Team Play

Science is team work!

A team is a relatively small number of people, with complementary skills, committed to the same goals, while members themselves are mutually accountable. 

[J.R Katzenbach and D.K. Smith, The Wisdom of Teams, Creating the High-Performance Organization, Harper Collins, 1993].

Modern science is team work. One can see that for example in the large number of scientific articles with multiple authors. Such research teams usually have members from different institutions, to combine skills and expertises that are normally not found in one group. Such teams exhibit synergy, i.e. the collective achieves much more than the sum of the separate efforts. 

The same is true for your own research group. If the students of your group learn to appreciate the advantages of team work, all will benefit. Often this happens to a certain extent automatically, where a student who is good in analytical tools helps the one who prepares new materials, or the computer whizzkid of the group guides the others in applying software tools or making nice presentation graphics.

If you succeed in planning the research projects of your team members in such a way that all are related, and contribute to your mission and vision, you will soon start to notice the great advantages of synergy in teams in many aspects: students helping each other, supervising each other, devising original ideas, etc. etc. 

A common pitfall for young academics is that they give each new student a new project, which leads to fragmentation, subcritical efforts, and a tremendous supervision load.

Ideally, well-performing teams are self-guided, implying that team members are prepared to play various roles: they feel confident enough that they take the lead when their expertise is needed,

The slide, taken from the work of Oshry emphasizes a very important characteristic of successful teams: everybody can be the leader at the moment that his/her skills are most needed, and even the most senior team member can go into an assistant role if circumstances request so.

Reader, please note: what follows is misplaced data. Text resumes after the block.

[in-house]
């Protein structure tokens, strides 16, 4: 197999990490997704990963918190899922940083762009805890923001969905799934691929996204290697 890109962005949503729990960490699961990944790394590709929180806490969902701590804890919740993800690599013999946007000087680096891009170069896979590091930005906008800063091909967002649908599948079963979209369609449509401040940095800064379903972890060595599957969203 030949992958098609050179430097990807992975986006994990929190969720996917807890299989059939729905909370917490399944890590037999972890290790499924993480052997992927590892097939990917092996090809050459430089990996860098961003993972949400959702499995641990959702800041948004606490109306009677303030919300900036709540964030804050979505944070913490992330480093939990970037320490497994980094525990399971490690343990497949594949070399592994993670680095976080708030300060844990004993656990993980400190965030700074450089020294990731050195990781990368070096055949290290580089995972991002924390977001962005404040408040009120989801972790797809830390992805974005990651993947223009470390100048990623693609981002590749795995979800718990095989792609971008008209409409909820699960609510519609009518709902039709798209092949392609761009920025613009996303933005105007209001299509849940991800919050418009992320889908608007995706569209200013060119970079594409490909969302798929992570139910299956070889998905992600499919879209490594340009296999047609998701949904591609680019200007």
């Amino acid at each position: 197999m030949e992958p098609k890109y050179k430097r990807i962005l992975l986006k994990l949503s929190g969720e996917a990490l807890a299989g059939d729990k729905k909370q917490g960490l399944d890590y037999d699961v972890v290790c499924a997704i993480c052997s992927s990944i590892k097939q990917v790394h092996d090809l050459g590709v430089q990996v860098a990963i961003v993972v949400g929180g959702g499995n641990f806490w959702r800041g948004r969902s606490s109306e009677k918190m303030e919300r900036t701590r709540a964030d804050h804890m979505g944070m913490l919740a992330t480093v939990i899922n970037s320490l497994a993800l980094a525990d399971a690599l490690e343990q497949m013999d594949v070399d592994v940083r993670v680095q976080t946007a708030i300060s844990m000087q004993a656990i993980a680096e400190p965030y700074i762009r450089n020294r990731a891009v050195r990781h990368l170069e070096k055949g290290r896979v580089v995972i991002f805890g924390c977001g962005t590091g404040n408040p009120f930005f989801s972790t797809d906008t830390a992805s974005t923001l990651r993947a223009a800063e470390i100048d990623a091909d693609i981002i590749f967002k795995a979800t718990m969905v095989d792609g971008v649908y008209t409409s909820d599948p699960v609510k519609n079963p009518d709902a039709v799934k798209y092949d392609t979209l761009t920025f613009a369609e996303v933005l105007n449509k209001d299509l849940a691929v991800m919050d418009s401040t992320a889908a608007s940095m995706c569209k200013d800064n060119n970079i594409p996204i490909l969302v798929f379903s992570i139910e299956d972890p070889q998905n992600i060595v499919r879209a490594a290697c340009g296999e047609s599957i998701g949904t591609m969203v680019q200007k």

If people do not trust their boss, their colleagues or their students they will find a way to cope with the situation, either consciously or unconsciously; they adopt a survival mode. However, if people trust the environment in which they operate, they will open up, reveal who they are, what they can do and what they think.

Trust is the first step.

When people feel they are not valued, they will focus solely on their own. Their attitude becomes indifferent or changes to unproductive cosiness with colleagues and fellow students. However, when people do feel valued, they automatically start to grow to their full potential and work hard to realize their own goals.

Recognition is the second step.

When people’s capabilities to work in a team are underused, they tend to deteriorate. Eagerness and energy to achieve goals together, go down. When you take care that people feel involved and committed, they start to intercreate and develop focus leading to high performance and impact of the whole team. Over time, involvement and commitment will integrate into dedication to the team and her goals.

Dedication is the third step.

For reaching their destination, animals cooperating in flocks share leadership and use less energy. Teams cooperating as flocks achieve more, needing less supervision. They are more appealing for new team members, financers and students. For building a team acting as a flock, team members need insight in their self management and self leadership roles, as well as insight in each others strengths. When people are allowed to be authentic and add intuition, they understand and find each other easier, better and quicker. In this way, they naturally put the most fitted in the lead.

Natural cooperation - the final step.


Modern science is team work. A common mission and an authentic culture of trust and empowered members form together the best guarantee for synergy.